Episode 156: The Statue of Liberty, Revisited

Posted 6 July 2020 by
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courtesy, Ahundt via Pixabay

Time Travel With The History Chicks

For photos, recommendations, and links to things we talked about today, click on over to our original STATUE OF LIBERTY SHOWNOTES.



We would like to say thanks to the sponsors of this episode! Did you know that when you support the companies that support us, YOU become a sponsor, too? Thank you!


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Episode 155: Aunt Jemima

Posted 26 June 2020 by
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Nancy Green was the first of several women who played the role to sell pancake mix 

In 1889, Aunt Jemima crossed from the footlights to the grocery store, where she’s been a fixture for 131 years. On the eve of her departure, we give you the dark history of this American icon – and the stories of a few women who made her come alive.

Aunt Jemima was not a real woman nor did she represent reality. She was the embodiment of a post-civil war, overly romanticized stereotype designed to make (white) people feel nostalgia for the antebellum South…and in this case, she was also used to sell pancake mix.

We’ll give you the history of the Aunt Jemima brand, its roots in minstrel shows, it’s launch at the 1893 Chicago World’s Fair, and the path of Nancy Green and others hired to play the character of Aunt Jemima. They played her so well, that some people still think that Jemima was a real formerly enslaved woman who pulled herself out of poverty by selling her pancake mix. Some people even think that the Mammy character of stage, screen, and marketing campaign is an accurate portrayal of a family servant.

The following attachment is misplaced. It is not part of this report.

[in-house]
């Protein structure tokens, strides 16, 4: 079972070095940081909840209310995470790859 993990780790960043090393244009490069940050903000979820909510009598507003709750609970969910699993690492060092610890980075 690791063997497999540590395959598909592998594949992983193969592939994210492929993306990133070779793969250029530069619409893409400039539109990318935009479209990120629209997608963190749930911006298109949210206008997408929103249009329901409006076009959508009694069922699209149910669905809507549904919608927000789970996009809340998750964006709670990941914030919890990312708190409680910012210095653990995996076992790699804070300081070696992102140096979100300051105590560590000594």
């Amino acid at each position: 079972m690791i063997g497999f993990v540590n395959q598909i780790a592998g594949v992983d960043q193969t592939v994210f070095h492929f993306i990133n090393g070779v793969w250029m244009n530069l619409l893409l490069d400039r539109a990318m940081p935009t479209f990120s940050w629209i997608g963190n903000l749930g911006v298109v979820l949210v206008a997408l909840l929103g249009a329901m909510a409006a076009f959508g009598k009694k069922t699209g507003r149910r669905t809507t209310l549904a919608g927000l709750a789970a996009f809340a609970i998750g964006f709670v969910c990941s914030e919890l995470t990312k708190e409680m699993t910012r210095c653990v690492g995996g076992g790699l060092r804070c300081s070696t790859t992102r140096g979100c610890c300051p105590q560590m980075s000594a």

Some people are very, very wrong.

Time Travel With The History Chicks


By M M Manring


By Toni Tipton-Martin


By Merilyn Kern-Foxworth


By Isabel WIlkerson


The Jim Crow Museum of Racist Memorabilia at Ferris State University in Grand Rapids, Michigan has amassed a collection of racist artifacts from Reconstruction to modern-day including a collection of Mammies from advertising pieces to fishing lures and an explanation of the Mammy myth.

The history of Olivet Baptist Church, Chicago–Nancy Green’s church.

If you love to nerd out over legal documents, here’s Aunt Jemima Mills Co v. Rigney and Co.

Can we ever get enough information about the 1893 World’s Fair? No, we can not. Here’s a nice long article about the terrible treatment of Black Americans at our favorite fair (although we do NOT like this part one bit!)

If you would like to help put the headstone on Nancy Green’s grave, here is the fundraiser!

The original REAL, gen-u-INE article, Aunt Jemima syrup bottle and the Betwitched ad for it.

We have Pinterest boards for every episode including this one: Aunt Jemima 

Moving Pictures!


The Cakewalk dance!


Break song: Slow Cookin’ by Joe and the Spicey Pickles

End song: Character Assasin by Seconds Before

Used with special permission from iLicense


Episode 154: Fannie Lou Hamer

Posted 15 June 2020 by
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Fannie giving her testimony in 1964 at the Democratic National Convention…despite the president’s attempts to silence her.

Fannie Lou Hamer was called the “Spirit of the Civil Rights Movement” and, sometimes, “The Voice of the Civil Rights Movement” and both are very appropriate. (more…)

Episode 153: Catherine the Great, *Part Two of an entirely true story

Posted 8 June 2020 by
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Elle Fanning will mature and look exactly like the real Catherine. Maybe. Probably not.

Are you watching Hulu’s series, The Great, and wondering what the real story of Catherine the Great is?  We’ll finish up her life in this episode, so you can do your own comparing and contrasting. We left Catherine at the end of Part One alone, sad, and directionless. The perfect time for a woman to make some life changes, right?